Given this set of premises:

  1. Something in the forest I hadn't observed was not the dark ruler
  2. Something which had been noted means worth to be remembered
  3. Something I had seen in the forest not worth to be remembered
  4. Something I had observed in the forest is something I had noted in notebook

and given that

$p$ : Something in the forest I had observed
$q$ : The dark ruler
$r$ : Something in the forest which had been noted in notebook
$s$ : Something in the forest that is worth to be remembered
$t$ : Something I had seen in the forest

Show that with only using rules of inference, conclusion $u$: "Something in the forest I had seen was not the dark ruler" can be derived from the given set of premises.

My first problem is to translate these premises to appropriate logic proposition. These premises are simply confuse me a lot. After hours of thinking, my thought drive to these translations:

  1. $\neg p \implies \neg q$
  2. $r \implies s$
  3. $t \implies \neg s$
  4. $p \implies r$

    u : $ t \implies \neg q $ (conclusion)

but I feel these translations are pretty bad, given that their meaning aren't close to the original meaning, according to my understanding. Anyway, I couldn't find another logic proposition that is appropriate to these premises, and I decided to go forward:

  1. $\neg s \implies \neg r$ (Transposition 2)
  2. $t \implies r$ (Hypothetical Syllogism 3, 5)
  3. $\neg r \implies \neg p$ (Transposition 4)
  4. $\neg r \implies \neg q$ (Hypothetical Syllogism 7, 1)
  5. $\neg t \vee r $ (Material Implication 6)
  6. $r \vee \neg m$ (Material Implication 8)

Boom. Not much I could do from here to arrive at the conclusion. All I have done is only turn things into much more complicated mess. I decided to do validity checking test using statements 9 & 10 (not using the original statements 1 - 4). Didn't turn out well. The result is the conclusion is not valid. I'm pretty sure I've made mistakes, either in the translation or in the deriving steps, but I couldn't figure out where.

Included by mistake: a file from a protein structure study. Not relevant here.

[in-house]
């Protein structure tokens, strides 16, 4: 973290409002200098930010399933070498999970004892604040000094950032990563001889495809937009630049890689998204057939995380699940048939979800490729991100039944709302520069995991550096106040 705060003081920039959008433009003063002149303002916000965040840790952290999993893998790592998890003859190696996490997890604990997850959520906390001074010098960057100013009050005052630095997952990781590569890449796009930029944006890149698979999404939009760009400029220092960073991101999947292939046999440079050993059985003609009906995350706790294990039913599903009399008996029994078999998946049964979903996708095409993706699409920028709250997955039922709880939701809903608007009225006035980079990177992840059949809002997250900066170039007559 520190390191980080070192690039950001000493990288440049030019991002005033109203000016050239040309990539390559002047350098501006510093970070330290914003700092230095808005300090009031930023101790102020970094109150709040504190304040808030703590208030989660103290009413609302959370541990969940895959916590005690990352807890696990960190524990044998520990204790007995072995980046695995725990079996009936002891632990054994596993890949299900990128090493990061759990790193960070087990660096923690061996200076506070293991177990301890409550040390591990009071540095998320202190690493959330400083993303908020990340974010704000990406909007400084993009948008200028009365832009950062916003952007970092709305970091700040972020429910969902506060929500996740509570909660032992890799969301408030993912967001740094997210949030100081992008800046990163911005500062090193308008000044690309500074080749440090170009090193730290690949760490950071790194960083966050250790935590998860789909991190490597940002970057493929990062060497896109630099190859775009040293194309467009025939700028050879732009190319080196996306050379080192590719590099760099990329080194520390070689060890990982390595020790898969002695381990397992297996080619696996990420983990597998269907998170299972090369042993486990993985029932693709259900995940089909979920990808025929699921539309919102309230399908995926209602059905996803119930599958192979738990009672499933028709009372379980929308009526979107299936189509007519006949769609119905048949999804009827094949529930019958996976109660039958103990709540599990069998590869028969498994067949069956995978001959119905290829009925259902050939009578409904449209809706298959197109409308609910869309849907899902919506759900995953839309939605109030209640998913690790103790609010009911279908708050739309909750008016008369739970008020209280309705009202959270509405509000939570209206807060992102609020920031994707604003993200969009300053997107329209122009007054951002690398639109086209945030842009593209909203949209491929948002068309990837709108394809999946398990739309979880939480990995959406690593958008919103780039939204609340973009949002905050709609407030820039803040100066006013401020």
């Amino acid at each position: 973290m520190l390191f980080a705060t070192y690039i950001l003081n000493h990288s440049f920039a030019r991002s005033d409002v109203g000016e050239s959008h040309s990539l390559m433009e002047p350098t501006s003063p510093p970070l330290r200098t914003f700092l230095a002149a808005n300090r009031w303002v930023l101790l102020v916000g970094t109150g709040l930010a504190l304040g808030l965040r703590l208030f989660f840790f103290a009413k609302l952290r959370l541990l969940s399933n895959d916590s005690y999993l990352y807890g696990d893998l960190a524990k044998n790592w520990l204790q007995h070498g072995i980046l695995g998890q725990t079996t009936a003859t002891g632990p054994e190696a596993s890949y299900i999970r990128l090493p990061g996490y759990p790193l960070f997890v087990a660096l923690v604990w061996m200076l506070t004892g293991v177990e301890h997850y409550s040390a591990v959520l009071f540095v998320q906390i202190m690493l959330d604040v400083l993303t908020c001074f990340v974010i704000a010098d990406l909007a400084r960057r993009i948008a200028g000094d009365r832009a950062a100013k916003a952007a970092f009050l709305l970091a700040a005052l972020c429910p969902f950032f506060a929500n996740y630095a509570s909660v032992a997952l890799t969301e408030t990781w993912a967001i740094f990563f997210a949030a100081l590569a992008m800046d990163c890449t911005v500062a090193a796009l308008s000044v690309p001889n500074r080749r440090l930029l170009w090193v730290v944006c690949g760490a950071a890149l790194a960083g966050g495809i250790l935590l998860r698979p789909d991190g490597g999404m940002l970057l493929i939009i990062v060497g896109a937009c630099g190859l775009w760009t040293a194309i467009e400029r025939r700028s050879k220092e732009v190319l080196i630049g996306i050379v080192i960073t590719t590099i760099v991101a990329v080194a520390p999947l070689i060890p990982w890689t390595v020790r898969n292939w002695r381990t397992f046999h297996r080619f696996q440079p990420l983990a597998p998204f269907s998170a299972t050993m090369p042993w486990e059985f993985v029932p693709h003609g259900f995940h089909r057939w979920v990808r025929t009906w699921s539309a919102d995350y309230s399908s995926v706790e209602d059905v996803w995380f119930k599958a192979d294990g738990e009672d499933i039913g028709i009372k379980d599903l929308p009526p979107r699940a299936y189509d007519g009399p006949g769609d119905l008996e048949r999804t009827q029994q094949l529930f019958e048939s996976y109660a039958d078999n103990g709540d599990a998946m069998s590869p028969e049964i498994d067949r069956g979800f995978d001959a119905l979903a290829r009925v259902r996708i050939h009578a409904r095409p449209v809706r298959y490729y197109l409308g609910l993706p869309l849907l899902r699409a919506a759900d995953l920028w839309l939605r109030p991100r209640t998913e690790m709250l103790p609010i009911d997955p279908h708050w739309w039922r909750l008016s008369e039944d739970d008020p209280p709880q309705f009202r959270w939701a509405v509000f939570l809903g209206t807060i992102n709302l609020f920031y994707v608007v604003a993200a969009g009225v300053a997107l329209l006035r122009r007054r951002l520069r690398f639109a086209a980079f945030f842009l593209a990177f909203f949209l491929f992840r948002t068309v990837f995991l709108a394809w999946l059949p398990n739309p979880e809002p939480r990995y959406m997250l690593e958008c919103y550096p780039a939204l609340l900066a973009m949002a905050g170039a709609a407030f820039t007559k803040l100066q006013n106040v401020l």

Assumption used is "Something" is not the same as "Some" and "observe" is not the same as "see". I think predicate logic is not allowed here.

Any helpful answer will be very appreciated. Thanks in advance.

  • $\begingroup$ @MauroALLEGRANZA thanks for your answer, but could you explain how predicate logic is used in this case? I haven't studied it yet and I'm worried I'm not allowed to use it in this case... $\endgroup$ – bksbunnyhead Sep 12 '15 at 17:22
  • $\begingroup$ It works : from 3) and 5) by Syll derive $t \to \lnot r$; then contrapose 4) and derive (again by Syll) : $t \to \lnot p$. Finally with 1) derive $t \to \lnot q$. $\endgroup$ – Mauro ALLEGRANZA Sep 12 '15 at 17:23
  • $\begingroup$ You have a typo in line 6 : it must be $t \to \lnot r$. $\endgroup$ – Mauro ALLEGRANZA Sep 12 '15 at 17:25
  • $\begingroup$ @MauroALLEGRANZA oh, I haven't noticed it before. Deriving conclusion is indeed tricky task. Thanks again, and yep, i'm wrong at line 6. $\endgroup$ – bksbunnyhead Sep 12 '15 at 17:33

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